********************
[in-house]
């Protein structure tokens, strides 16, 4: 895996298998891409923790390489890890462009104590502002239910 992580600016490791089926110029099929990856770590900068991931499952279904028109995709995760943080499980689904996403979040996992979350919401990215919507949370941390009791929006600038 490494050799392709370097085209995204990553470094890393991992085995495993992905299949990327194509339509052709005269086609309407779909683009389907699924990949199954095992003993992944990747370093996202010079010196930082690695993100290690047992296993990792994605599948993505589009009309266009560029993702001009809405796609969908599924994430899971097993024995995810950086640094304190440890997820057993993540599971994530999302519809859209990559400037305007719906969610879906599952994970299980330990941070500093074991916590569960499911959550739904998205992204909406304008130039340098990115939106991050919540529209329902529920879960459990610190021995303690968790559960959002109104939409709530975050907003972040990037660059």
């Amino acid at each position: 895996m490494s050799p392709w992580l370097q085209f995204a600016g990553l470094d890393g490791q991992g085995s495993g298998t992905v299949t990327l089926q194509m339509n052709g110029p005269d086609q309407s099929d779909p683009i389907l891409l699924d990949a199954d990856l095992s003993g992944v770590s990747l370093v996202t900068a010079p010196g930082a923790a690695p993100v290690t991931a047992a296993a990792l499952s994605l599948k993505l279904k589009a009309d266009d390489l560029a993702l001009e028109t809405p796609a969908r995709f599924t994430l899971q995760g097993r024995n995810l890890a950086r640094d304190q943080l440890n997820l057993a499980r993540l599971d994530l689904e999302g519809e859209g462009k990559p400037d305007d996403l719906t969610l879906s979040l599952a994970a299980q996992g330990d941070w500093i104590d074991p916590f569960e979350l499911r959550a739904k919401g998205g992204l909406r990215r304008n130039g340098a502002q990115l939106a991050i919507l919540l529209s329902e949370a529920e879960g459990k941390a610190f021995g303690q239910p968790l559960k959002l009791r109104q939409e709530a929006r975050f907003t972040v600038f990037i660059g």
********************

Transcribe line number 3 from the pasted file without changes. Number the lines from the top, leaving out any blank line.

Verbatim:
């Amino acid at each position: 895996m490494s050799p392709w992580l370097q085209f995204a600016g990553l470094d890393g490791q991992g085995s495993g298998t992905v299949t990327l089926q194509m339509n052709g110029p005269d086609q309407s099929d779909p683009i389907l891409l699924d990949a199954d990856l095992s003993g992944v770590s990747l370093v996202t900068a010079p010196g930082a923790a690695p993100v290690t991931a047992a296993a990792l499952s994605l599948k993505l279904k589009a009309d266009d390489l560029a993702l001009e028109t809405p796609a969908r995709f599924t994430l899971q995760g097993r024995n995810l890890a950086r640094d304190q943080l440890n997820l057993a499980r993540l599971d994530l689904e999302g519809e859209g462009k990559p400037d305007d996403l719906t969610l879906s979040l599952a994970a299980q996992g330990d941070w500093i104590d074991p916590f569960e979350l499911r959550a739904k919401g998205g992204l909406r990215r304008n130039g340098a502002q990115l939106a991050i919507l919540l529209s329902e949370a529920e879960g459990k941390a610190f021995g303690q239910p968790l559960k959002l009791r109104q939409e709530a929006r975050f907003t972040v600038f990037i660059g």